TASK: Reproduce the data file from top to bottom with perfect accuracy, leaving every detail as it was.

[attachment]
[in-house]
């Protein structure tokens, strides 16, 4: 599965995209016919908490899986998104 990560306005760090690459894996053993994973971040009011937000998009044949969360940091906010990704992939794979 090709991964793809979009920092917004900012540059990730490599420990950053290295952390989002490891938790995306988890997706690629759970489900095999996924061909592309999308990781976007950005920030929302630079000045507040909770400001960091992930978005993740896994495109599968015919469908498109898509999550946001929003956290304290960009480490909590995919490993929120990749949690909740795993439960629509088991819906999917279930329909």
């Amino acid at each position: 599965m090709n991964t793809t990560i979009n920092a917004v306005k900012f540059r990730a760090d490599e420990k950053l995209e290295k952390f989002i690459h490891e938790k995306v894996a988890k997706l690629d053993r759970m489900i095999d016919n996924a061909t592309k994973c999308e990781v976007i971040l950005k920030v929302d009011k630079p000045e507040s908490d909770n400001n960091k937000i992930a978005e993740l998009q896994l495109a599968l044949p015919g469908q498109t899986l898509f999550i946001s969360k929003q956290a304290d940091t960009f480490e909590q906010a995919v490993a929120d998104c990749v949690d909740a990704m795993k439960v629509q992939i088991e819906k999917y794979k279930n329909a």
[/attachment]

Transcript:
[in-house]
């Protein structure tokens, strides 16, 4: 599965995209016919908490899986998104 990560306005760090690459894996053993994973971040009011937000998009044949969360940091906010990704992939794979 090709991964793809979009920092917004900012540059990730490599420990950053290295952390989002490891938790995306988890997706690629759970489900095999996924061909592309999308990781976007950005920030929302630079000045507040909770400001960091992930978005993740896994495109599968015919469908498109898509999550946001929003956290304290960009480490909590995919490993929120990749949690909740795993439960629509088991819906999917279930329909």
């Amino acid at each position: 599965m090709n991964t793809t990560i979009n920092a917004v306005k900012f540059r990730a760090d490599e420990k950053l995209e290295k952390f989002i690459h490891e938790k995306v894996a988890k997706l690629d053993r759970m489900i095999d016919n996924a061909t592309k994973c999308e990781v976007i971040l950005k920030v929302d009011k630079p000045e507040s908490d909770n400001n960091k937000i992930a978005e993740l998009q896994l495109a599968l044949p015919g469908q498109t899986l898509f999550i946001s969360k929003q956290a304290d940091t960009f480490e909590q906010a995919v490993a929120d998104c990749v949690d909740a990704m795993k439960v629509q992939i088991e819906k999917y794979k279930n329909a």